DCU applied physics graduates Cleo Harvey and Tessa Ronan have scooped big awards for their studies.
When Cleo Harvey and Tessa Ronan received their degrees at a graduation ceremony in Dublin City University last week, they got a special mention from president Professor Brian MacCraith.
Both young women had not only graduated in applied physics from DCU, they had also scooped extra accolades – Harvey won the Undergraduate Award for her research and will attend the UA Global Summit this week and Ronan received a €50,000 scholarship to do a master’s degree. Yet neither woman had started their third-level studies in physics.
Signals from chemicals
Harvey was interested in engineering and physics in school and started studying science education when she went to college. After a year though she switched to applied physics in DCU and during her third-year work placement with Ocean Optics she became interested in approaches to detecting chemicals.
So, in her final undergraduate year, she did a research project at DCU under the supervision of Prof Colette McDonagh, using gold nanoparticles to sniff out chemical residues. “We can detect trace level amounts of explosives and drugs at really low levels by using these gold nanoparticles,” explained Harvey. “When they are in close contact with different drugs or explosives, we found we are able to detect certain signals.”
McDonagh suggested that Harvey submit her report on the project for the Undergraduate Awards, and Harvey got the phone call saying that she was a programme winner in Mathematics and Physics while she was doing experiments in the lab in DCU, where she is now doing a PhD on nanomaterials.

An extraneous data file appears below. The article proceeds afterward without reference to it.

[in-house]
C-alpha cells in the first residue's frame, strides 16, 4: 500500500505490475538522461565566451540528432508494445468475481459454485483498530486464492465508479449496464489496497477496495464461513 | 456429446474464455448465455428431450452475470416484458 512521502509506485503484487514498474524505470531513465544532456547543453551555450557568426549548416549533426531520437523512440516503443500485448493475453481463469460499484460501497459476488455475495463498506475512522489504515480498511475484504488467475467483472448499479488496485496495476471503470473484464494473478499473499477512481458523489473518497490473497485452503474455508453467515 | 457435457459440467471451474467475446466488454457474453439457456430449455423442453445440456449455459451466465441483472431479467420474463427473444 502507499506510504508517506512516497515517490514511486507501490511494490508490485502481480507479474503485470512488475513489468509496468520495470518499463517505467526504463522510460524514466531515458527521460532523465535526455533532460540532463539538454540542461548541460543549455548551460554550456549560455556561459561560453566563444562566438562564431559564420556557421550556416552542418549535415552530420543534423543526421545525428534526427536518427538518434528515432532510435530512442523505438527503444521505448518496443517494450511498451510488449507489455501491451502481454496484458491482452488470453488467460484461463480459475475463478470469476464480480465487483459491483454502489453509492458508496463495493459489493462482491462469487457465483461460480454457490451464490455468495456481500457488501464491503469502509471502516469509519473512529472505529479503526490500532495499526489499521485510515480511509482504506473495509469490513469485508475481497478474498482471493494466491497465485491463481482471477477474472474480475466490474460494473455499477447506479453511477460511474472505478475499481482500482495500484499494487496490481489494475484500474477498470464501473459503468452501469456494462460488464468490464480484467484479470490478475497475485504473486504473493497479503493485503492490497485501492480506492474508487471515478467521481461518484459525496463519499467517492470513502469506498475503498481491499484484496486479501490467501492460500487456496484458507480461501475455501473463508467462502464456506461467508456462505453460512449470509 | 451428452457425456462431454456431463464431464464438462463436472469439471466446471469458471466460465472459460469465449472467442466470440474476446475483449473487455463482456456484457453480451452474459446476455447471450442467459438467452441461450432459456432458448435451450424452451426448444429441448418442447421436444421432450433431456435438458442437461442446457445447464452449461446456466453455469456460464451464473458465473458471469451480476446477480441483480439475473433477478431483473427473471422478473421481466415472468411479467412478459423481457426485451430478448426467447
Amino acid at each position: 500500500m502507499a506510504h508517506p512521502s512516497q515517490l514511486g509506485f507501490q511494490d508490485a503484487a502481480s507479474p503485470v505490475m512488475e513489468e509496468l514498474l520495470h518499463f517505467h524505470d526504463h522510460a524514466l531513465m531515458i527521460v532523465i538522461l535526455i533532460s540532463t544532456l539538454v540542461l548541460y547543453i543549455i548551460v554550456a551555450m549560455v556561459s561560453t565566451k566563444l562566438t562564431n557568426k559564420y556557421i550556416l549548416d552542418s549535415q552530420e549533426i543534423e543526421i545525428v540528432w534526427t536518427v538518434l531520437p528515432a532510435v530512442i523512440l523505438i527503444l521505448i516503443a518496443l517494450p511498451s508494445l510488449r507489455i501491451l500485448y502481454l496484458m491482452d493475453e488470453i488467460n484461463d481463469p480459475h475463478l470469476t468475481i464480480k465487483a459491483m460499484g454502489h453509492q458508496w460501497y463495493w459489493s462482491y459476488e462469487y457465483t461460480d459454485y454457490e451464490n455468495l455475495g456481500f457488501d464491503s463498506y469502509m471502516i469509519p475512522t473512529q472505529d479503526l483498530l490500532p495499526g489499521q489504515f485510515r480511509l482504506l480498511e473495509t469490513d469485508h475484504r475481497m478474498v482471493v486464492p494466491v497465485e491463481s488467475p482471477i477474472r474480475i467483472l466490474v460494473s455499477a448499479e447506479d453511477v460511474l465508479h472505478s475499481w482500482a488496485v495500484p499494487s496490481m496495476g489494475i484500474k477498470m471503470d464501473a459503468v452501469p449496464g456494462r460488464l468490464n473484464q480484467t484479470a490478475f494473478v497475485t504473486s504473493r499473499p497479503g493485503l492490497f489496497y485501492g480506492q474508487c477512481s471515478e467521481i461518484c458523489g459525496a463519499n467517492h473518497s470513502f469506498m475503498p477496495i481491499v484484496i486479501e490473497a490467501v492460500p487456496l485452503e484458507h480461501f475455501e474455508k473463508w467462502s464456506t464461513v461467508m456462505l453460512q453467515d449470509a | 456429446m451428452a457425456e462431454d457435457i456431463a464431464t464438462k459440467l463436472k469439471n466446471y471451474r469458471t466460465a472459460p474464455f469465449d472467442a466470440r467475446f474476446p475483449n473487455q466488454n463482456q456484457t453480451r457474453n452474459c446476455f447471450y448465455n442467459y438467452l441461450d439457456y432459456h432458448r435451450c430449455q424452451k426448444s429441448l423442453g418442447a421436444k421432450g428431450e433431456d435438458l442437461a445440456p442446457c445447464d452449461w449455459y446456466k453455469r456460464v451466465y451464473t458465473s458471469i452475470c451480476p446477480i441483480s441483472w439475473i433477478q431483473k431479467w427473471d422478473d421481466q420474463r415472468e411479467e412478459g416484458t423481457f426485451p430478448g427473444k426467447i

She was also awarded the Earnshaw Medal by the Institute of Physics for her study, and she has advice to those choosing their subjects for Leaving Cert: “Go with your gut on what you think you like for picking subjects, go with the flow with that and whatever you think you are interested in,” she said, adding that people should not be worried if they don’t know what they want to do. “I switched over and other people in my class as well had started out in something different, so keep going with what you are interested in and something will fall into place.”
Boost for studies
Ronan was another who made a switch early on – after her Leaving Cert she started with business and economic studies but soon moved to applied physics at DCU. She recently became the fourth person and the first woman to receive the Pat McMahon Master-Level Scholarship, which is awarded as part of the San Jose-Dublin Sister City Programme “twinning” relationship.
Ronan is now studying Electronic Systems in DCU and the scholarship will involve a a study and work placement in California with San Jose State University and the award’s corporate sponsor, Cypress Semiconductor.
Ronan declined two PhD scholarships to undertake the master’s scholarship and said she will wait and see whether she goes on to do a doctorate or move to industry. And, like Harvey, she encourages young students to follow their interests. “Follow your heart, work hard at it and don’t give up,” she said.
Graduating with JBB
Harvey and Ronan had the additional honour of sharing their graduation day with legendary astrophysicist and Inspirefest 2015 speaker Jocelyn Bell Burnell, who was awarded with an honorary doctorate from DCU.
“We had seen her in Oxford before at a conference for undergraduate women in physics, where she also gave an inspiring speech,” said Ronan. “It was great to get to talk to her before the graduation.”
Jocelyn Bell Burnell speaking at Inspirefest 2015
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